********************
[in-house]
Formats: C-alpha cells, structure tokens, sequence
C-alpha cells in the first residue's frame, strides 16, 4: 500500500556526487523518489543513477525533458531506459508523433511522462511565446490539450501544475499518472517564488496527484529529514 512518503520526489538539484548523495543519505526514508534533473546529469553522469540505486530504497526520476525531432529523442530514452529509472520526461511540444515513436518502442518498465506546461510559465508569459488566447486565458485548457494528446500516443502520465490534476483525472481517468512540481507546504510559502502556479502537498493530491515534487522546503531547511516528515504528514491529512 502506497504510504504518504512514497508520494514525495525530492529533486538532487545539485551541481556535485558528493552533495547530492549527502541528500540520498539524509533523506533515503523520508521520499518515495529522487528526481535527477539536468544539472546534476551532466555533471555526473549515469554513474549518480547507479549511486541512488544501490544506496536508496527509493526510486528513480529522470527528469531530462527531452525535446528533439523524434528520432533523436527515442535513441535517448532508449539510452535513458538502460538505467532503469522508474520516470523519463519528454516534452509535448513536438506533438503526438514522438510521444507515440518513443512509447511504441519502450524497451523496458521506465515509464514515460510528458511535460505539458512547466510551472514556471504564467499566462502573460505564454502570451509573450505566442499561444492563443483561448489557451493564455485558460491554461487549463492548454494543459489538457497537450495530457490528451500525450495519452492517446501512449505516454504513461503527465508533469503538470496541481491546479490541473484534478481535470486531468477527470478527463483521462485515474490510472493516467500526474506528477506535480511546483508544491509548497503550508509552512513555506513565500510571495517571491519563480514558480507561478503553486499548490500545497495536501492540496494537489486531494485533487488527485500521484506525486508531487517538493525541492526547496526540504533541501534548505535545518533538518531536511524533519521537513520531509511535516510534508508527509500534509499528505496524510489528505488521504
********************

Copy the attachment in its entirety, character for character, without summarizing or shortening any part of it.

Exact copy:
[in-house]
Formats: C-alpha cells, structure tokens, sequence
C-alpha cells in the first residue's frame, strides 16, 4: 500500500556526487523518489543513477525533458531506459508523433511522462511565446490539450501544475499518472517564488496527484529529514 512518503520526489538539484548523495543519505526514508534533473546529469553522469540505486530504497526520476525531432529523442530514452529509472520526461511540444515513436518502442518498465506546461510559465508569459488566447486565458485548457494528446500516443502520465490534476483525472481517468512540481507546504510559502502556479502537498493530491515534487522546503531547511516528515504528514491529512 502506497504510504504518504512514497508520494514525495525530492529533486538532487545539485551541481556535485558528493552533495547530492549527502541528500540520498539524509533523506533515503523520508521520499518515495529522487528526481535527477539536468544539472546534476551532466555533471555526473549515469554513474549518480547507479549511486541512488544501490544506496536508496527509493526510486528513480529522470527528469531530462527531452525535446528533439523524434528520432533523436527515442535513441535517448532508449539510452535513458538502460538505467532503469522508474520516470523519463519528454516534452509535448513536438506533438503526438514522438510521444507515440518513443512509447511504441519502450524497451523496458521506465515509464514515460510528458511535460505539458512547466510551472514556471504564467499566462502573460505564454502570451509573450505566442499561444492563443483561448489557451493564455485558460491554461487549463492548454494543459489538457497537450495530457490528451500525450495519452492517446501512449505516454504513461503527465508533469503538470496541481491546479490541473484534478481535470486531468477527470478527463483521462485515474490510472493516467500526474506528477506535480511546483508544491509548497503550508509552512513555506513565500510571495517571491519563480514558480507561478503553486499548490500545497495536501492540496494537489486531494485533487488527485500521484506525486508531487517538493525541492526547496526540504533541501534548505535545518533538518531536511524533519521537513520531509511535516510534508508527509500534509499528505496524510489528505488521504